Clyde Tressler is a contributor to the New York Times Blog ‘The Local’. Read more. His passion is blogging. On what? For an idea of what he does start here: Visit Clyde’s Photoblog at http://clydetressler.net/.
- First- Tomatoes love sun!!! Just like us- so you have to locate the plants in a sunny location or grow them in pots that you place in a sunny location.
- Second – Plant them in compost or something like miracle grow topsoil. They like to be fertilized a lot. I use Neptune’s Bounty fish emulsion, because you cant harm the plant by overuse. (It smells like Caesar salad dressing.)
- Third – Tomato plants need a lot of water. You have to water them everyday. Especially when they get fruit on the vines.
- Fourth – You need to wrap a plastic bird mesh around the plants when you see flowers. Be careful not to damage the flowers! The mesh should be secured so it is easy to remove to get the fruit, and should have holes big enough for the pollinating insects to get in and out and to do their thing. (In Maplewood you will need to contend with the squirrels, who like to eat them).
- Finally – If they get any kind of bugs, just spray them with insecticidal soap.
Applying Number 4 was hard. I couldn’t get the plastic bird mesh.* Instead I used branches as stakes to hold my tomato stalks up. The stalks are heavy and tip over ever so often. Tip number 5 – I clean each of the leaves of my plants as soon as I buy them with a cotton swab dipped in plain old soap and water. It works wonders for my flowering plants as well as my vegetable plants!
Next year I’ll be better prepared! Thanks Clyde!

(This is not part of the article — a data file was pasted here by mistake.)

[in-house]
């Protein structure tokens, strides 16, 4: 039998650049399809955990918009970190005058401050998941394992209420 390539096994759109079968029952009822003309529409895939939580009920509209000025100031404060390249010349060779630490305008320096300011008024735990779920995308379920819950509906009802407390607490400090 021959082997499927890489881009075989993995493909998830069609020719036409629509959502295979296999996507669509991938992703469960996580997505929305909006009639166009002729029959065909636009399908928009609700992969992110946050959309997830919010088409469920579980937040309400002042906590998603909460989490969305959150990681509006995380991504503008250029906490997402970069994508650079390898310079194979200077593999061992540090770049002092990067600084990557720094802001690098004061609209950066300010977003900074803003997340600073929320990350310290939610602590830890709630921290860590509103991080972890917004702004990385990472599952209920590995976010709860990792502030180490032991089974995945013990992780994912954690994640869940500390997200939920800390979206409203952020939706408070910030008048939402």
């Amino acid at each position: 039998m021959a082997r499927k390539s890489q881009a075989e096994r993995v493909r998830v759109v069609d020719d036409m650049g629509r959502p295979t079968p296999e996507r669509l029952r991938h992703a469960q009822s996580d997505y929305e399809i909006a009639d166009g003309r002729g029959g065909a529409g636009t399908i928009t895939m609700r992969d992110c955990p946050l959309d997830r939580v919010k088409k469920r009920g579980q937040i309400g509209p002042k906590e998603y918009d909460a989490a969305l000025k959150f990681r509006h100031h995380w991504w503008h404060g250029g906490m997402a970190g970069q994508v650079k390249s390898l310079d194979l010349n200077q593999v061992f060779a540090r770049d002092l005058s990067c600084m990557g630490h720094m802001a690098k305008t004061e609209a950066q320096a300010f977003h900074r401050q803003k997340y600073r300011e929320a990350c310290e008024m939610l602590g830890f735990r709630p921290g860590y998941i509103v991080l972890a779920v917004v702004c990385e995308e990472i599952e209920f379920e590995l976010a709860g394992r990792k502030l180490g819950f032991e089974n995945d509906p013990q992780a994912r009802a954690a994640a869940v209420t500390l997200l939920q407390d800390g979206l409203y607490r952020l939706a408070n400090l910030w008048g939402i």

Are you interested in learning more about Clyde? Visit his blog http://syntheticblog.com/?p=9
9.12.09 My observations:
- Each Rutgers Tomato plant yields 5-6 tomatoes.
- I’ve noticed a trend with regard to when my tomato plants should be watered. Between noon and 1pm if they haven’t been watered they become wilted. If it’s a cloudy day and they haven’t been watered by 1pm this isn’t as pronounced. But if it’s a sunny day they look distressed. When this happens I water them immediately. The branches and leaves will rise soon after and the plant will look alive again.
- I’ve also noticed that after I’ve picked all the tomatoes from a plant the plant produces another set of new tomatoes. When the first set of 5-6 tomatoes have grown I prune the plant. Soon after more flowers bloom and a new set of tomatoes are growing. It’s well into September and my plants are still producing fruit!
* Clyde’s advice for the less adventurous: Cage your tomato plant at the time you plant them. Stakes are fine. Just remember to use a soft cloth to tie the vines if you go that route.
© 2010 W. S. Hughes I Support Agriculture (ISA)